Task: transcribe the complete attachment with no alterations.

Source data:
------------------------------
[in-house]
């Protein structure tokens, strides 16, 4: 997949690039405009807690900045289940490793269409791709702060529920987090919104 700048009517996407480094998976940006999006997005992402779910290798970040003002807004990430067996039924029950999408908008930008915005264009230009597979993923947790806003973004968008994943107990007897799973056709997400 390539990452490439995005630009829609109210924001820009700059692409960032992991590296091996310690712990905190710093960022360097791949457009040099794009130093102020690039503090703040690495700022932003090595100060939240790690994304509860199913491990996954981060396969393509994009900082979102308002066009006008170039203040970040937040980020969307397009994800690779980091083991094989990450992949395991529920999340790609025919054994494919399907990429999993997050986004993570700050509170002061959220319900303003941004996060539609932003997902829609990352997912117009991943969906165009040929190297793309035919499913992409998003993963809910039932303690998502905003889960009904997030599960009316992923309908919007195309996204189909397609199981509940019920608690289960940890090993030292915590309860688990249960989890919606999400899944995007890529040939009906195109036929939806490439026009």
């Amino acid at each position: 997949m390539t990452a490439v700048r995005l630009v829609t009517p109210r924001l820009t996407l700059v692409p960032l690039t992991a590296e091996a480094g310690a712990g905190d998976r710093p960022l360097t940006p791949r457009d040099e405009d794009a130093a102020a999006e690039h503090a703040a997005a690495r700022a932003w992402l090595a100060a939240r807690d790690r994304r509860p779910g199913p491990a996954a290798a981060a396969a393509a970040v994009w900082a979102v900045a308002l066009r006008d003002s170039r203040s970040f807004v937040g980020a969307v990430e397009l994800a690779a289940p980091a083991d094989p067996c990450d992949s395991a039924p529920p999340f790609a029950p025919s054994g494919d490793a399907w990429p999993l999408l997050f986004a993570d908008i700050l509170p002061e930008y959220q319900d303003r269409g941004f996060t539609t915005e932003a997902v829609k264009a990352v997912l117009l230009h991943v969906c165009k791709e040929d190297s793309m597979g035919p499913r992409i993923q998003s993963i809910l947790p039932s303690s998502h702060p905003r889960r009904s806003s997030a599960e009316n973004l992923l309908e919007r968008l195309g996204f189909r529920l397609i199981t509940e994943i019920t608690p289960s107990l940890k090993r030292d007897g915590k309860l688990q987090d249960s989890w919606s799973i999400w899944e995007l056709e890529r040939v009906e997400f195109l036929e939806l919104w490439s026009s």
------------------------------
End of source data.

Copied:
[in-house]
């Protein structure tokens, strides 16, 4: 997949690039405009807690900045289940490793269409791709702060529920987090919104 700048009517996407480094998976940006999006997005992402779910290798970040003002807004990430067996039924029950999408908008930008915005264009230009597979993923947790806003973004968008994943107990007897799973056709997400 390539990452490439995005630009829609109210924001820009700059692409960032992991590296091996310690712990905190710093960022360097791949457009040099794009130093102020690039503090703040690495700022932003090595100060939240790690994304509860199913491990996954981060396969393509994009900082979102308002066009006008170039203040970040937040980020969307397009994800690779980091083991094989990450992949395991529920999340790609025919054994494919399907990429999993997050986004993570700050509170002061959220319900303003941004996060539609932003997902829609990352997912117009991943969906165009040929190297793309035919499913992409998003993963809910039932303690998502905003889960009904997030599960009316992923309908919007195309996204189909397609199981509940019920608690289960940890090993030292915590309860688990249960989890919606999400899944995007890529040939009906195109036929939806490439026009």
């Amino acid at each position: 997949m390539t990452a490439v700048r995005l630009v829609t009517p109210r924001l820009t996407l700059v692409p960032l690039t992991a590296e091996a480094g310690a712990g905190d998976r710093p960022l360097t940006p791949r457009d040099e405009d794009a130093a102020a999006e690039h503090a703040a997005a690495r700022a932003w992402l090595a100060a939240r807690d790690r994304r509860p779910g199913p491990a996954a290798a981060a396969a393509a970040v994009w900082a979102v900045a308002l066009r006008d003002s170039r203040s970040f807004v937040g980020a969307v990430e397009l994800a690779a289940p980091a083991d094989p067996c990450d992949s395991a039924p529920p999340f790609a029950p025919s054994g494919d490793a399907w990429p999993l999408l997050f986004a993570d908008i700050l509170p002061e930008y959220q319900d303003r269409g941004f996060t539609t915005e932003a997902v829609k264009a990352v997912l117009l230009h991943v969906c165009k791709e040929d190297s793309m597979g035919p499913r992409i993923q998003s993963i809910l947790p039932s303690s998502h702060p905003r889960r009904s806003s997030a599960e009316n973004l992923l309908e919007r968008l195309g996204f189909r529920l397609i199981t509940e994943i019920t608690p289960s107990l940890k090993r030292d007897g915590k309860l688990q987090d249960s989890w919606s799973i999400w899944e995007l056709e890529r040939v009906e997400f195109l036929e939806l919104w490439s026009s």